Calendars of Julius’ Bar benchmarks to be considered as an individual benchmark
The bar has been instrumental in creating LGBTQ+ social spaces and stopping discrimination from the State Liquor Authority. On September 13, 2022, the Monuments Preservation Commission voted for the calendar Julius’ bar to be considered an individual landmark. Julius’ Bar, located at 159 W 10th Street at the corner of W 10th Street and Waverly Place in Greenwich Village, is a notable part of the city’s LGBTQ+ history. The site is located in historic Greenwich Village, but the added distinction as an individual landmark may recognize the bar’s role in the development of LGBTQ+ social spaces.
The building which houses Julius’ Bar was originally constructed as three separate buildings. The original piece is the corner part of Waverly Place, built in 1826. The western part of the structure was built in 1845 and the buildings were raised to their current height in 1874. At this time buildings may also have been connected. The building’s original facades were stripped and stuccoed in the 1920s, creating an Arts-and-Crafts style that was fashionable in the area at the time.
A bar has been on site since the 1860s. Julius’ was founded around 1930. Between 1959 and 1966, police used undercover stings to entrap and arrest gay New Yorkers in bars and restaurants. The State Liquor Authority has supported this discrimination through the practice of routinely revoking liquor licenses for establishments serving LGBTQ+ patrons, claiming that the very presence of LGBTQ+ patrons is disorderly.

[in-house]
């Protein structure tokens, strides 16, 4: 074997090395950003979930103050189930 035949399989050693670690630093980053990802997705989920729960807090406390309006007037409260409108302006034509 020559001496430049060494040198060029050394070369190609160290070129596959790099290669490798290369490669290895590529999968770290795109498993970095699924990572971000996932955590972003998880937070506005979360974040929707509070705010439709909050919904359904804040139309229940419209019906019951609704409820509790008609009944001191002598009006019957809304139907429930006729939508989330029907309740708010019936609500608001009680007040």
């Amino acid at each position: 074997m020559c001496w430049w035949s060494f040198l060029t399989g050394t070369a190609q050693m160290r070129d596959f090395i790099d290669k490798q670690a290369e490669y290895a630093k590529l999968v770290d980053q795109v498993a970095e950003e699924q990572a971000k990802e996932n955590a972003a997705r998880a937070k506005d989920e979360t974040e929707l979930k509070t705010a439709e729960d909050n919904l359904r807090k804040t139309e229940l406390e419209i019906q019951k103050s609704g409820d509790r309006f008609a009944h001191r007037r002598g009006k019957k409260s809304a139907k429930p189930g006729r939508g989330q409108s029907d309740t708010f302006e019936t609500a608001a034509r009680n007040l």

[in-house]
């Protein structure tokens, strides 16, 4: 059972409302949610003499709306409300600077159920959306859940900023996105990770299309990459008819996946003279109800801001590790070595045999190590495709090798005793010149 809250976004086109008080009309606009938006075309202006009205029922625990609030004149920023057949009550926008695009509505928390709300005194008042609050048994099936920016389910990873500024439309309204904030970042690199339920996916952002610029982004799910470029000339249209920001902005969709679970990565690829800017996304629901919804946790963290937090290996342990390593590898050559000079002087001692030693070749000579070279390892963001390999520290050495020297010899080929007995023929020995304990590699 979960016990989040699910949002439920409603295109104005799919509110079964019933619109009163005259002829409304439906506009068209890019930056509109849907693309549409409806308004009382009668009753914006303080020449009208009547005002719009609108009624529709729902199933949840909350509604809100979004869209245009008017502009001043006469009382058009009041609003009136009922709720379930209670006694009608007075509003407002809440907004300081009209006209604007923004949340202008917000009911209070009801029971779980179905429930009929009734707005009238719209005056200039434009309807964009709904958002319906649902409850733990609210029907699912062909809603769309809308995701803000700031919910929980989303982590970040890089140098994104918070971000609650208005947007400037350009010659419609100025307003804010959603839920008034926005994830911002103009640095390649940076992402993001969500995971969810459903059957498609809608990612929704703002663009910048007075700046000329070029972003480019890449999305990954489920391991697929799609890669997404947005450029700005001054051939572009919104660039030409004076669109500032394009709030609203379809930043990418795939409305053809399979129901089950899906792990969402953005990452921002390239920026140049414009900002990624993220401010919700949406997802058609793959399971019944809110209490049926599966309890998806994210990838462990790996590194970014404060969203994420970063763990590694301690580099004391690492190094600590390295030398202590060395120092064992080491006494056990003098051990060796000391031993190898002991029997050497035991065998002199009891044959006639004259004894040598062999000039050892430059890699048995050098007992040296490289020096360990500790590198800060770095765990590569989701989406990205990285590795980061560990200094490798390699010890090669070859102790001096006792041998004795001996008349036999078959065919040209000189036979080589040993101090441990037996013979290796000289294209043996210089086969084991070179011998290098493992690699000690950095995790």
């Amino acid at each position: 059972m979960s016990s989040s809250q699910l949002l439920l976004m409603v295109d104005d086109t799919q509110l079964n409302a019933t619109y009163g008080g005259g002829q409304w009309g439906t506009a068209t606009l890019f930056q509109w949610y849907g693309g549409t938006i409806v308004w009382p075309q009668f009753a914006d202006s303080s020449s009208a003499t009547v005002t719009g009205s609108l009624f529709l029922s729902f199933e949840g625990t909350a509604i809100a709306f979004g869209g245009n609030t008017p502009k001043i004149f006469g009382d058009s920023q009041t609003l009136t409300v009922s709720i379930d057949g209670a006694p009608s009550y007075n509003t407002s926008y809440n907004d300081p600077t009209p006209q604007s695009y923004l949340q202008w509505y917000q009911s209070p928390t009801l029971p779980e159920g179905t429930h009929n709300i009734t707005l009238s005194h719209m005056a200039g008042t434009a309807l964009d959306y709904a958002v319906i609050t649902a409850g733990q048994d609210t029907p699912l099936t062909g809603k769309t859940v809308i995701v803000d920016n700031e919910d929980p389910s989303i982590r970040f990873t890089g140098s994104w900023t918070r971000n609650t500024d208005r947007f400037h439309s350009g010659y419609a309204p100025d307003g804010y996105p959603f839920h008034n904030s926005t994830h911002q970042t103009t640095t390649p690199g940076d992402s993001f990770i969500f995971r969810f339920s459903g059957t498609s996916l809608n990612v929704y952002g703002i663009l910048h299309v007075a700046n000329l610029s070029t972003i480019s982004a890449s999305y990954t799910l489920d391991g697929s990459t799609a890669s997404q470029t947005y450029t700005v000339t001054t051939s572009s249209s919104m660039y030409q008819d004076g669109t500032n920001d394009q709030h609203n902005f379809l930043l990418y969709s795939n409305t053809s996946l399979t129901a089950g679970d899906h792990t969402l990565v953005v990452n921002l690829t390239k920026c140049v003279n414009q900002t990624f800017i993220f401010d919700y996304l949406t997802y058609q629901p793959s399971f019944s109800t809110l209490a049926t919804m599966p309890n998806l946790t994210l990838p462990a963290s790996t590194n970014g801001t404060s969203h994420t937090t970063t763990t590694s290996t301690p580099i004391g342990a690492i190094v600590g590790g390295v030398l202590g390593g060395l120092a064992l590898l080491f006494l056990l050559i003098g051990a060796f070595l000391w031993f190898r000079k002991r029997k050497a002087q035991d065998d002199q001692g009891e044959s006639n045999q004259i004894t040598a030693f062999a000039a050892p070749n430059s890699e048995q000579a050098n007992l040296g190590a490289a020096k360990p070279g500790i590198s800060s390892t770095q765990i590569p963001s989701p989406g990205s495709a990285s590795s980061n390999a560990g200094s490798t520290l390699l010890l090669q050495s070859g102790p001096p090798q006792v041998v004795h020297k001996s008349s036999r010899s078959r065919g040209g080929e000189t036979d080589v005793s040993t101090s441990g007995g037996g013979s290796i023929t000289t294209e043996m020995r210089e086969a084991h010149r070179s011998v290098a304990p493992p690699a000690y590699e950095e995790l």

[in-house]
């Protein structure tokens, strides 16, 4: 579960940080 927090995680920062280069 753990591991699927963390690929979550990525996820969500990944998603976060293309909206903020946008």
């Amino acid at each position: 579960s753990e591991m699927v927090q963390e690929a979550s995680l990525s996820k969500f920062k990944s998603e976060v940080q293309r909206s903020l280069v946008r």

During the 1950s, Greenwich Village’s LGBTQ+ community moved to Sheridan Square, and more gay people began to meet at Julius’s, even though the management at the time was unwelcoming. In April 1966, members of the Mattachine Society organized a “Sip-In” at Julius’s to denounce discrimination. Earlier that year, Julius had been raided by police and faced possible consequences from the State Liquor Authority. The members entered the bar, ordered their drinks and announced that they were gay. The bartender refused them service, and the members announced the event, and the Sip-In was even covered in the New York Times.
After the Sip-In, the head of the city’s Human Rights Commission, William H. Booth, pledged to end discrimination against gay New Yorkers. Members of the Mattachine Society unsuccessfully sued the State Liquor Authority, but a later court ruling found that the presence of gay customers alone did not make an establishment disorderly and that the State Liquor Authority could no longer shut down a bar due to the arrest of a single gay patron (Chipman Associates, Inc. v. New York State Liquor Auth.363 NYS2d 162 (NY App. Div. 4th Dept. 1975)).
The Sip-In at Julius’ is considered one of the key events in the development of LGBTQ+ social spaces and the establishment of legitimate gay bars. The bar now openly welcomes the LGBTQ+ community and hosts “Mattachine Parties” that celebrate LGBTQ+ icons. Julius’ was added to the National Register of Historic Places in 2016.
Landmarks President Sarah Carroll said: “We have staff working specifically on identifying sites that are important to the LGBTQ community and the city’s heritage. And [Julius’] has always been the one we thought of. President Carroll thanked the LGBT Historic Sites Project for their collaboration in pursuing the identification of significant sites.
The Monuments Preservation Commission voted unanimously to put the Julius’ Bar building on the calendar. A public hearing will take place at a later date.
By: Veronique Rose (Veronica is a CityLaw Fellow and a graduate of New York Law School, Class of 2018).
LPC: Julius’ Bar Building (LP-2663, September 13, 2022).